Offshore jobs on oil platforms pay well, often up to two times the salary of an equivalent job in the manufacturing and construction sectors. These high salaries earned by workers without college degrees for doing physical work. An entry level rostabout could take home upwards of $ 45,000 every year for doing 6 to 8 months of work a year. A Geology Major with a specialty in oil exploration could easily take home double or triple that, fresh out of school.

Of course, these salies are fair compensation for the dangers and privations faced by those doing offshore oil rig jobs. After all the hue and cry over the recent Deepwater Horizon accident (with 11 dead), there were only two other major offshore oil rig accidents in the 2000-s – the Mumbai High North in 2005 with 22 dead, and the Usumacinta in 2007, also with 22 dead. These are smaller small numbers, considering that over 400,000 Americans die of tobacco-use every year (according to the American Cancer Society).

But if workers in oil gas jobs offshore are not being paid for facing the danger of fatal accidents, why the sky-high salaries then? It is mainly the combination of two reasons – the large amount of profits being made by oil companies, and the lack of experienced workers willing to stay on. The simple fact is that there is a high rate of attrition along front line workers in the offshore oil drilling industry. Many offshore oil workers can not end the physical hardships they face – the 12-hour shifts of hard physical work in a dangerous environment, the need to do this work non-stop for two to three weeks without a break (there are no weekends on board an oil rig and operations run 24×7), and having to work night-shifts. Although accommodations are provided for free and fairly comfortable, many are also unable to deal with the noise which goes on day and night.

Getting back to the high salaries of drilling jobs, at one point of time, these workers receive additional tax relief, ie under certain circumstances, eg when the oil rig is in international waters, an oil rig worker who does not need to pay any income tax. Not only that, he may also be able to claim relief for his transportation costs, for example driving to and from the heliport for work, as well as driving to and from training. It is even possible to claim for personally-bought work gear like steel toe boots and slicker suits. On top of these, he may also be able to claim relief from state taxes, eg when he is paying taxes for both his state of residence and his state of work. Obviously, it is necessary to consult a proper accountant or tax lawyer for advice.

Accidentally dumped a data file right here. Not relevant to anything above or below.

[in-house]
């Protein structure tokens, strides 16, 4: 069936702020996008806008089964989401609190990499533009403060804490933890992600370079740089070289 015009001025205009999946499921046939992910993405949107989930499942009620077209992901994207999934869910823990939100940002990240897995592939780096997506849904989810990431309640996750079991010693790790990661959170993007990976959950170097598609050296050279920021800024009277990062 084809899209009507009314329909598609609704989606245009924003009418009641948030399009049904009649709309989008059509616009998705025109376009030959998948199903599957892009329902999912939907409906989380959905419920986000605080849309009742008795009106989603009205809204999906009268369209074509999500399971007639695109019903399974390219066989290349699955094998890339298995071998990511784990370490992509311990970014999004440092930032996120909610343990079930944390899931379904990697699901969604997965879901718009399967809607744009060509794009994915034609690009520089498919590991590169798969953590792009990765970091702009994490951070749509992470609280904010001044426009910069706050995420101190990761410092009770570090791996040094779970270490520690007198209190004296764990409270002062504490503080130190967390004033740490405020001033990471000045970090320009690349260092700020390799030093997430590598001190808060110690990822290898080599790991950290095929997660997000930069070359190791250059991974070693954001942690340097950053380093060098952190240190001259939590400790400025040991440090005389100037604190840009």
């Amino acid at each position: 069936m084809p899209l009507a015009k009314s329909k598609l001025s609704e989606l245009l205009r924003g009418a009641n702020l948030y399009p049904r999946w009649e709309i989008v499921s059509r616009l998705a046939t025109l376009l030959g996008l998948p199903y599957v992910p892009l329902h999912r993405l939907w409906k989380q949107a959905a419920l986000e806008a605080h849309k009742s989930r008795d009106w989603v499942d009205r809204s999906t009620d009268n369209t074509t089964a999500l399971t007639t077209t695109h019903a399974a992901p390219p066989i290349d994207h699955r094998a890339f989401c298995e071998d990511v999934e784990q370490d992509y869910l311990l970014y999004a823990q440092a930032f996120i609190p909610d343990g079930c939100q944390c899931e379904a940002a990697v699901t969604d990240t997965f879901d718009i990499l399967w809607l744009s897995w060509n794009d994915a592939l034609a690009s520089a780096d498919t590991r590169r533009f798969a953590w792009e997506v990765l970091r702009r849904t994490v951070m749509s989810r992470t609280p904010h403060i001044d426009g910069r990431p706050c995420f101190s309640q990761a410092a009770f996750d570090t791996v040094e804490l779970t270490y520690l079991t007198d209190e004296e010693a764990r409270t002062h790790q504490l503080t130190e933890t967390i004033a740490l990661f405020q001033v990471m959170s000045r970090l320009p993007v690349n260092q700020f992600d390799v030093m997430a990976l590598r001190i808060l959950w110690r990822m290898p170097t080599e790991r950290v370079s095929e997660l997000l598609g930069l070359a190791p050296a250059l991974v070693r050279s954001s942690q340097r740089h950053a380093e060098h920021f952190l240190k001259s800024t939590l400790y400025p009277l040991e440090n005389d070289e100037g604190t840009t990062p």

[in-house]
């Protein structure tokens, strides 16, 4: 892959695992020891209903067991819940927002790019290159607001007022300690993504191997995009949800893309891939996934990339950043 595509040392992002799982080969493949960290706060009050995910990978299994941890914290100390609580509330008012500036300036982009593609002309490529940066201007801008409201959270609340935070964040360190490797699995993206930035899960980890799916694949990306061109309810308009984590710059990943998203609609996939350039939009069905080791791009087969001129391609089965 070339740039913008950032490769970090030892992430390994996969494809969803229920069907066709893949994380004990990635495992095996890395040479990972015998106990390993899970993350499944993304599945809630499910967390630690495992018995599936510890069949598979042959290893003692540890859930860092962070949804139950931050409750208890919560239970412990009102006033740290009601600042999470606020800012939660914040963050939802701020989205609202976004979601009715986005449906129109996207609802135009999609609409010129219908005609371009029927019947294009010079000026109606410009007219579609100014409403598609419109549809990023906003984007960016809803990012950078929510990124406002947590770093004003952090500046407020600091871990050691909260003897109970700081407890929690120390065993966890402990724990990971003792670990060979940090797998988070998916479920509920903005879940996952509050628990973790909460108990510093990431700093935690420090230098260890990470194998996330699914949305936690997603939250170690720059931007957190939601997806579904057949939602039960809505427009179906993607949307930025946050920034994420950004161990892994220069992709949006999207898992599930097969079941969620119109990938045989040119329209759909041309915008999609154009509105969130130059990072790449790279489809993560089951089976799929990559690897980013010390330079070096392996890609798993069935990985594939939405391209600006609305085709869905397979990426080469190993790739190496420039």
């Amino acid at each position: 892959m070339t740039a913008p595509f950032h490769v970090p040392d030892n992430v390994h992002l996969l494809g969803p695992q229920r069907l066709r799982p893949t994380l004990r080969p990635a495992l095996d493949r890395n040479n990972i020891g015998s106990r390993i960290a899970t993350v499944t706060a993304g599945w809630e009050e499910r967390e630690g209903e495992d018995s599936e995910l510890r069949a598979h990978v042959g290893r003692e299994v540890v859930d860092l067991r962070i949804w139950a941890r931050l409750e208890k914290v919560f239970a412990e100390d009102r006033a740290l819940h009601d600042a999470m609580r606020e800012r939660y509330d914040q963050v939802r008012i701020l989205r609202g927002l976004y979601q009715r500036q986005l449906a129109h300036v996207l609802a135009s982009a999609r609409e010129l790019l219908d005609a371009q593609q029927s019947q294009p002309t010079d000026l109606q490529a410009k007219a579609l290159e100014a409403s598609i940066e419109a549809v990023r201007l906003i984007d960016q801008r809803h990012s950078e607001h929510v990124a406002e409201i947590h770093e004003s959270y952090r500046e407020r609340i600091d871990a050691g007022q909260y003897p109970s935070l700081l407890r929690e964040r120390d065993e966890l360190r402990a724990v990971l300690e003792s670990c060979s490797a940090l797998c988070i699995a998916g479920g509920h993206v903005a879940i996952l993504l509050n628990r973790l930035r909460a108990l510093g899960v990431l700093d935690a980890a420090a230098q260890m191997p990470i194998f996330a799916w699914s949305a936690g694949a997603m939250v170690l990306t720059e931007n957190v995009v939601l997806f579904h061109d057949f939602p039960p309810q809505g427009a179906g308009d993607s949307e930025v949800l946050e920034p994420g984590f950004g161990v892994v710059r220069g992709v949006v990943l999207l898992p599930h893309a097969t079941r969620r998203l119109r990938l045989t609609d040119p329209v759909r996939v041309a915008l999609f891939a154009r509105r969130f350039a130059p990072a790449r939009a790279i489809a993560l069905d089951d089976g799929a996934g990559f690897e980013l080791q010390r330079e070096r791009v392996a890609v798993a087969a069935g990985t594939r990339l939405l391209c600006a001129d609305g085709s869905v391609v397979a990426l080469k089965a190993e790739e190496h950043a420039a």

Of course, jobseekers who have visited Shell's website or BP's website to look for offshore vacancies may be wondering how they can find this kind of work. After all, the only jobs advertised on the websites of these large oil companies are for high level management positions like Regional Account Manager, etc. Unfortunately, the way modern oil drilling works is that the large oil companies outsource the operation of their oil rigs to large oil service contractors like Transocean and Halliburton, and then these intermediate level companies further outsource the real work and hiring of front line workers to much smaller firms. These outsourced workers may or may not be placed under the headcount of the parent contractor, depending on circumstances. For example, they may count these outsourced workers when laying off staff to boost their stock prices, but not when they are expanding their operations.

Given these facts, the best way to conduct an offshore job search is by finding and shooting off job applications to the small oil drilling service companies and recruiters. They will not always have an opening, and rarely have a proper database to track job applications. Once such a company is found, put its details in an Excel spreadsheet and send off the resume. Repeat for each company every three to six months until an offshore job is found. Note that this is also how mass resume submissions services work.

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